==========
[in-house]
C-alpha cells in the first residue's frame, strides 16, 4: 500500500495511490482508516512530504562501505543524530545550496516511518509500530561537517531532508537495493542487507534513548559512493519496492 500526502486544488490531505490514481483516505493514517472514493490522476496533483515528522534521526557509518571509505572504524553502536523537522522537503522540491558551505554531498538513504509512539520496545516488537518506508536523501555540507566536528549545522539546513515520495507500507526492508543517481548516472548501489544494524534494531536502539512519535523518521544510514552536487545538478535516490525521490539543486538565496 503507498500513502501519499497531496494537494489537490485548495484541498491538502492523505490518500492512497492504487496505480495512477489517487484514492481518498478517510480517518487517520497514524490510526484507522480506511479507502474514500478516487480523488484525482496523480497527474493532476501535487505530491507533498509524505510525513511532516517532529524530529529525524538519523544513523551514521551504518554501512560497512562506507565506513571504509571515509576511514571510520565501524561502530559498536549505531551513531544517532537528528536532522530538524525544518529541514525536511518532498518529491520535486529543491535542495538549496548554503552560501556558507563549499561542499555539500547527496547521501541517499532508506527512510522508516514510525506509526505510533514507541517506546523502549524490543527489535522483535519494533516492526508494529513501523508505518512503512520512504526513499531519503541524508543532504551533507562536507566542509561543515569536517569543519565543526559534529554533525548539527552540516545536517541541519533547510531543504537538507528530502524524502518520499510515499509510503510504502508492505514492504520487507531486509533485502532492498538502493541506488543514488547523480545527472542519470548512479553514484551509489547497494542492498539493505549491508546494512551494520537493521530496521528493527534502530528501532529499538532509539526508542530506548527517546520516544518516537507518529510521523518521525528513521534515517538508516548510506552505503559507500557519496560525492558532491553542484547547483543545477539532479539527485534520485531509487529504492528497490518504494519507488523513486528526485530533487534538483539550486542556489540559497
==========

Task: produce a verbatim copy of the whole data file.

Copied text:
[in-house]
C-alpha cells in the first residue's frame, strides 16, 4: 500500500495511490482508516512530504562501505543524530545550496516511518509500530561537517531532508537495493542487507534513548559512493519496492 500526502486544488490531505490514481483516505493514517472514493490522476496533483515528522534521526557509518571509505572504524553502536523537522522537503522540491558551505554531498538513504509512539520496545516488537518506508536523501555540507566536528549545522539546513515520495507500507526492508543517481548516472548501489544494524534494531536502539512519535523518521544510514552536487545538478535516490525521490539543486538565496 503507498500513502501519499497531496494537494489537490485548495484541498491538502492523505490518500492512497492504487496505480495512477489517487484514492481518498478517510480517518487517520497514524490510526484507522480506511479507502474514500478516487480523488484525482496523480497527474493532476501535487505530491507533498509524505510525513511532516517532529524530529529525524538519523544513523551514521551504518554501512560497512562506507565506513571504509571515509576511514571510520565501524561502530559498536549505531551513531544517532537528528536532522530538524525544518529541514525536511518532498518529491520535486529543491535542495538549496548554503552560501556558507563549499561542499555539500547527496547521501541517499532508506527512510522508516514510525506509526505510533514507541517506546523502549524490543527489535522483535519494533516492526508494529513501523508505518512503512520512504526513499531519503541524508543532504551533507562536507566542509561543515569536517569543519565543526559534529554533525548539527552540516545536517541541519533547510531543504537538507528530502524524502518520499510515499509510503510504502508492505514492504520487507531486509533485502532492498538502493541506488543514488547523480545527472542519470548512479553514484551509489547497494542492498539493505549491508546494512551494520537493521530496521528493527534502530528501532529499538532509539526508542530506548527517546520516544518516537507518529510521523518521525528513521534515517538508516548510506552505503559507500557519496560525492558532491553542484547547483543545477539532479539527485534520485531509487529504492528497490518504494519507488523513486528526485530533487534538483539550486542556489540559497